As discussed above, in reviewing an interlocutory appeal from the denial of a motion for summary judgment qualified immunity, we lack jurisdiction to review the genuineness of a fact issue. Allen v. Cisneros, 815 F.3d 239, 244 (5th Cir. 2016). Accordingly, we lack jurisdiction to review the district court's finding of a genuine fact dispute as to Phillips's recklessness. See id.

C

Finally, Phillips argues that the independent intermediary doctrine precludes his liability in this case. Under the independent intermediary doctrine, “even an officer who acted with malice in procuring the warrant ․ will not be liable if the facts supporting the warrant ․ are put before an impartial intermediary such as a magistrate or a grand jury, for that intermediary's ‘independent’ decision ‘breaks the causal chain’ and insulates the initiating party.” Thomas v. Sams, 734 F.2d 185, 191 (5th Cir. 1984) (citing Smith v. Gonzales, 670 F.2d 522, 526 (5th Cir. 1982)). However, this doctrine applies only when all of the facts are presented and the intermediary's decision is truly independent of the wrongfulness of the defendant's conduct: “Any misdirection of the magistrate or the grand jury by omission or commission perpetuates the taint of the original official behavior.” Hand v. Gary, 838 F.2d 1420, 1428 (5th Cir. 1988).

Phillips claims that the Hunt County judge's decision to issue a warrant for the plaintiff's arrest breaks the chain of causation between Phillips's actions and the alleged constitutional violation. He also asserts that a negligent act is not sufficient to taint the deliberations of the intermediary. Phillips's arguments ignore the plaintiff's contention that Phillips misrepresented the facts, intentionally or recklessly, by falsely identifying the plaintiff as the suspected assailant and thus tainted the county judge's decision. Indeed, the district court found a genuine fact dispute regarding this factual contention. Assuming the plaintiff's factual assertions are true—and we must so assume, see Kinney v. Weaver, 367 F.3d 337, 348 (5th Cir. 2004) (en banc)—the independent intermediary doctrine does not apply to shield Phillips from liability, see Hand, 838 F.2d at 1428.

IV

For the forgoing reasons, we dismiss Phillips's appeal to the extent he challenges the district court's finding of genuine disputes of fact. We affirm in all other respects.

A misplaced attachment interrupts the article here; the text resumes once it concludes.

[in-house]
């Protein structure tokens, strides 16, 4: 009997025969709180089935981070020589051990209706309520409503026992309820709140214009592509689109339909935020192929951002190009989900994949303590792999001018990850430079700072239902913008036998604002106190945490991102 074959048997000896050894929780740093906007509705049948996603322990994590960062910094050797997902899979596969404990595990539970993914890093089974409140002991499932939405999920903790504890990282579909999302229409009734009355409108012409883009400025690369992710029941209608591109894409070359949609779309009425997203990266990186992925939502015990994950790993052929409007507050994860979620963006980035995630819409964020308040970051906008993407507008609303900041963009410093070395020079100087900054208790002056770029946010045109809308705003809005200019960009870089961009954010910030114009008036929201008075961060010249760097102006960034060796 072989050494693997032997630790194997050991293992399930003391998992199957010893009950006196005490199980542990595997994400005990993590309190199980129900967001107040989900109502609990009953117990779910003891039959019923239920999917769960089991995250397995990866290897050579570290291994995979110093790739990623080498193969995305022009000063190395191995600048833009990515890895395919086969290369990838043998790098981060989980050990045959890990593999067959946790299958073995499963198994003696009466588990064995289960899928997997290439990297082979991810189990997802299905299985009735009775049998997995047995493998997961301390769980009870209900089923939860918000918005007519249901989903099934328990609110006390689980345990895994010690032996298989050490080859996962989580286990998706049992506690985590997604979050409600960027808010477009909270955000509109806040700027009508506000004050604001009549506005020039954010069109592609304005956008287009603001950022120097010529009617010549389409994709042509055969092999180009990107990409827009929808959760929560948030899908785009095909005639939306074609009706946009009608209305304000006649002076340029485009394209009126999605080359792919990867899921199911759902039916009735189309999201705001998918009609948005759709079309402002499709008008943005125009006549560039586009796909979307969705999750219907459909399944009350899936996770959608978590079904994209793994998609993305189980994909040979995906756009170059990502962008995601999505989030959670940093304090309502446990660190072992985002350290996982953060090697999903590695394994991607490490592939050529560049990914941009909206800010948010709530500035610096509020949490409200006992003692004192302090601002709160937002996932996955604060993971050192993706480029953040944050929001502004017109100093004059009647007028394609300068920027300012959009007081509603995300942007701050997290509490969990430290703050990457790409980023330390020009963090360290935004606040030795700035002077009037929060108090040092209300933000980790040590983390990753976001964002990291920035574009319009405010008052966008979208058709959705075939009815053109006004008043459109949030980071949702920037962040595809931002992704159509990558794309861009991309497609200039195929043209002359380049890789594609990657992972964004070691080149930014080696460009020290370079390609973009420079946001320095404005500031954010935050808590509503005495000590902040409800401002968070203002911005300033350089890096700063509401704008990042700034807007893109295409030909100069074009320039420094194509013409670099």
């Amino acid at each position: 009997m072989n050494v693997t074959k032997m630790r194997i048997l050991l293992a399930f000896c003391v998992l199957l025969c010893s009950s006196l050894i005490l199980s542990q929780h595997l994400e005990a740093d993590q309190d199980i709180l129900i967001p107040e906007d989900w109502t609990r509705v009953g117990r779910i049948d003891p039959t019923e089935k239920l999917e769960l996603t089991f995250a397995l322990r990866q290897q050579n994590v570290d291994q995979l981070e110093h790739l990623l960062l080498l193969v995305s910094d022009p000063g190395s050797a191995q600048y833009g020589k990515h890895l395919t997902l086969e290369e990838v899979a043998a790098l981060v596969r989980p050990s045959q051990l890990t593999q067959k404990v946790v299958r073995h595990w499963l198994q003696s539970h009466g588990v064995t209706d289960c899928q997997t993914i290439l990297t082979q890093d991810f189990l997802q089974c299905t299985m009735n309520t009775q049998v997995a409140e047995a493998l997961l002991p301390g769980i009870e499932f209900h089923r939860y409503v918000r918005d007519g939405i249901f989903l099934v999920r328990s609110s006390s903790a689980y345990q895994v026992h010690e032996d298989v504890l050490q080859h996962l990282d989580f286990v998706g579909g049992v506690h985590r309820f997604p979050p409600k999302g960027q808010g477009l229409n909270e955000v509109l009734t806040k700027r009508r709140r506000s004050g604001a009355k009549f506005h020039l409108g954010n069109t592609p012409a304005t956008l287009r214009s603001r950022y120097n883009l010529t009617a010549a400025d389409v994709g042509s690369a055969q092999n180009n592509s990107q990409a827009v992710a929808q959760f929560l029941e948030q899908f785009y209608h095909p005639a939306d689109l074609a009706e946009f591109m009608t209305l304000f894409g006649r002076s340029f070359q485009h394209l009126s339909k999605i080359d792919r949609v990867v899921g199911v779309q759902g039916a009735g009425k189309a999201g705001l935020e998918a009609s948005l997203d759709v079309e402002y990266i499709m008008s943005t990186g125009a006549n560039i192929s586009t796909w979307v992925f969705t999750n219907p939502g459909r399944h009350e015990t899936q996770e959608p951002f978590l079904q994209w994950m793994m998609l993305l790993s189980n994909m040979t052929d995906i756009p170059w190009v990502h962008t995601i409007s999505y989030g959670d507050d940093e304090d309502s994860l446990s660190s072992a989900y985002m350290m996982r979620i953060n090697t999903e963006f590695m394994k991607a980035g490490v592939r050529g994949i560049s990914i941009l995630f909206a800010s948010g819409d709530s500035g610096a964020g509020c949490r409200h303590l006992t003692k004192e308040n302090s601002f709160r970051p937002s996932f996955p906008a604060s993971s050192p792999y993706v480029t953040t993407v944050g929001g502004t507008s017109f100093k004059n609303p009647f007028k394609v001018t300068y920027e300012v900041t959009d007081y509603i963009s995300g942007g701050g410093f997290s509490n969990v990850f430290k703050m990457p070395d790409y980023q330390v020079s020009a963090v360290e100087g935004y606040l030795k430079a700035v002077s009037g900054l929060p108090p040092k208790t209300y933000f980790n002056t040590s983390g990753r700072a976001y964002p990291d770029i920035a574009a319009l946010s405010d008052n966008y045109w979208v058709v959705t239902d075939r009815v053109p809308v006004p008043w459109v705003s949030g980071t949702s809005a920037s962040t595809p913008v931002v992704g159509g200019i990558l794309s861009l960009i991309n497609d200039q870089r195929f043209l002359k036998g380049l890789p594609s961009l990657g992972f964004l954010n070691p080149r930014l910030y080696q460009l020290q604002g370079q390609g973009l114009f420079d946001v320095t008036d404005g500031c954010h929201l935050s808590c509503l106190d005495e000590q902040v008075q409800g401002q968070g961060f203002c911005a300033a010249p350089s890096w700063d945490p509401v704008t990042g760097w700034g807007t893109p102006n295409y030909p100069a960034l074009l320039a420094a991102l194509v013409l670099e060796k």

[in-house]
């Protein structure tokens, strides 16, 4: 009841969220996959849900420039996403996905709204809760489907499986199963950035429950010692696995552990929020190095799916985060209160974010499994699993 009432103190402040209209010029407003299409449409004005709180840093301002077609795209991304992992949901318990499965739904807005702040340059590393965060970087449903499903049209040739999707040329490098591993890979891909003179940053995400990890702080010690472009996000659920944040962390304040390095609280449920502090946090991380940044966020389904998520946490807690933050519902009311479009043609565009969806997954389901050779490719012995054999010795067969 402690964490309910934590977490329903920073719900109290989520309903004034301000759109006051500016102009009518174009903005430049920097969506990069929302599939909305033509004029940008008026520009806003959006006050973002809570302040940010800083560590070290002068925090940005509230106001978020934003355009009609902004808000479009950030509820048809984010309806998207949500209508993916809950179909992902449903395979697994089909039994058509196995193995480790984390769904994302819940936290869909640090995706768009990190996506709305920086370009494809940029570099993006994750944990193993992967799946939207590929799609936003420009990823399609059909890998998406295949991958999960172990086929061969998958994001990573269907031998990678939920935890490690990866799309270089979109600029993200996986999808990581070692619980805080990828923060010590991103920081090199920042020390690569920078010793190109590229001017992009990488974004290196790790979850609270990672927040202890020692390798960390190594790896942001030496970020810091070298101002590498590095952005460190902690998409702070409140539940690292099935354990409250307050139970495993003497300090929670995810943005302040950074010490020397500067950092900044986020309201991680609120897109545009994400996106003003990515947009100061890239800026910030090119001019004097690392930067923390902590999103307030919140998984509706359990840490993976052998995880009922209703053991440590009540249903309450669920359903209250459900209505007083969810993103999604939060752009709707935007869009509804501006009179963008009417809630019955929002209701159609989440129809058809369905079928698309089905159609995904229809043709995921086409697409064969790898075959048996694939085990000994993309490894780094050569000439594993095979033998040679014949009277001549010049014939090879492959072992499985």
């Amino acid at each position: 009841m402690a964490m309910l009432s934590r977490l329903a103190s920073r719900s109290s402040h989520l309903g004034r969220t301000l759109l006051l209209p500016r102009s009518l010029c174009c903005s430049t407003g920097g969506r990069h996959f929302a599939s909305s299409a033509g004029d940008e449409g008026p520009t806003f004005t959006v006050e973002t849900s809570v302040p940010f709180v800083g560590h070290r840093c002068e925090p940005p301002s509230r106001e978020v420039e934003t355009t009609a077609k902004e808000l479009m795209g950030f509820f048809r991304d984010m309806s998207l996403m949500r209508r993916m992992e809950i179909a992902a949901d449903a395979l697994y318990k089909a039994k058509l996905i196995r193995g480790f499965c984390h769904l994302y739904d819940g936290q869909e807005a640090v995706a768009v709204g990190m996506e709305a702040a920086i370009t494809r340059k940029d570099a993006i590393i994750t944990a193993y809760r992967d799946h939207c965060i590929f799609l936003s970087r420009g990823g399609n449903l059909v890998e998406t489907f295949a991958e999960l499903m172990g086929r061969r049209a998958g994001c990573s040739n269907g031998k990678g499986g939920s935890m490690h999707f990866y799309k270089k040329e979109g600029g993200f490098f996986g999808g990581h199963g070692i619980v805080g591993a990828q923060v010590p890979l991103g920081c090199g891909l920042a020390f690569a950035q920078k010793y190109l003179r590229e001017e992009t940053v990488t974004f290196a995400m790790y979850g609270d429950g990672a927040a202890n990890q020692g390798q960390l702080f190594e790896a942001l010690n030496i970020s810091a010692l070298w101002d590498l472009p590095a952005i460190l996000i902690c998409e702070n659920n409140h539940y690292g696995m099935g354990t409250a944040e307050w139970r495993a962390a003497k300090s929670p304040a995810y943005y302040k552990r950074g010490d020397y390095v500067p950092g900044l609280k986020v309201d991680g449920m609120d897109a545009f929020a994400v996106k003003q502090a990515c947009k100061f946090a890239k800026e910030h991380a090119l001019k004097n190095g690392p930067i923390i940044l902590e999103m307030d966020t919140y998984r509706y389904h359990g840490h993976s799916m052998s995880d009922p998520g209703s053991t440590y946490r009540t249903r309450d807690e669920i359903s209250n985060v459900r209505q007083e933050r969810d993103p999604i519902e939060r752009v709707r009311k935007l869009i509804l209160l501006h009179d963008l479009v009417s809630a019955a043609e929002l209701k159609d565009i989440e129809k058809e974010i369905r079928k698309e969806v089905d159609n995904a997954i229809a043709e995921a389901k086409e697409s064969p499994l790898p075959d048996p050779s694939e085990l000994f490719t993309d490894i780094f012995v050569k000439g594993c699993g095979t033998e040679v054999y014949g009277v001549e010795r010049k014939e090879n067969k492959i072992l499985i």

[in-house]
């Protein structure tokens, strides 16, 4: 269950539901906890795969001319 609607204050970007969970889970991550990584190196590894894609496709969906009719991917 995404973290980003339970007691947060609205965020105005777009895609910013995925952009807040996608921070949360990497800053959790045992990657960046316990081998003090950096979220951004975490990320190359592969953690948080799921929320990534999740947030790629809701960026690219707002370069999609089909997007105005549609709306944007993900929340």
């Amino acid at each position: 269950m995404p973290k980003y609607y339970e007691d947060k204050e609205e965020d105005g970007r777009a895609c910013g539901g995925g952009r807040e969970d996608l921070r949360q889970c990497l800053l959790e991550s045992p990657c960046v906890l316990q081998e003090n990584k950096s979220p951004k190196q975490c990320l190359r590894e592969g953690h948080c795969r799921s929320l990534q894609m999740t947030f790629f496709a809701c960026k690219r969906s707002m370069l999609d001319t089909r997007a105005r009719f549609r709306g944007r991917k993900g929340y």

The majority opinion holds—contrary to our binding precedent—that a law enforcement officer who did not participate in the preparation or the execution of a warrant can be liable under 42 U.S.C. § 1983 when the wrong person is arrested. I respectfully dissent.

I.

In June 2009, Deputy Kelly Phillips interviewed an assault victim and wrote a report identifying the assailant as “Michael David Melton.” The report also contained what Deputy Phillips believed to be the assailant's address, driver's license number, age, and physical characteristics. This was Deputy Phillips's sole involvement in the chain of events leading to Melton's May 2012 arrest and detention. After Deputy Phillips submitted his report, Investigator Jeff Haines began investigating the assault. A year later, Haines obtained a sworn affidavit from the victim identifying his assailant as “Mike Melton.” The Hunt County Attorney's Office then brought charges against “Michael Melton.” The assailant's first and last names are the only identifying information contained in the complaint, and their accuracy is undisputed. Four days after the complaint was filed, a Hunt County judge issued a capias warrant for the arrest of “Michael Melton.” This warrant contained additional identifying information, including a social security number that did not appear in Deputy Phillips's report. Two years after the judge issued the warrant, Plaintiff Michael David Melton was arrested and detained. It is undisputed that Deputy Phillips had nothing to do with any of these actions by Haines, the victim, the Hunt County Attorney's Office, or the Hunt County judge.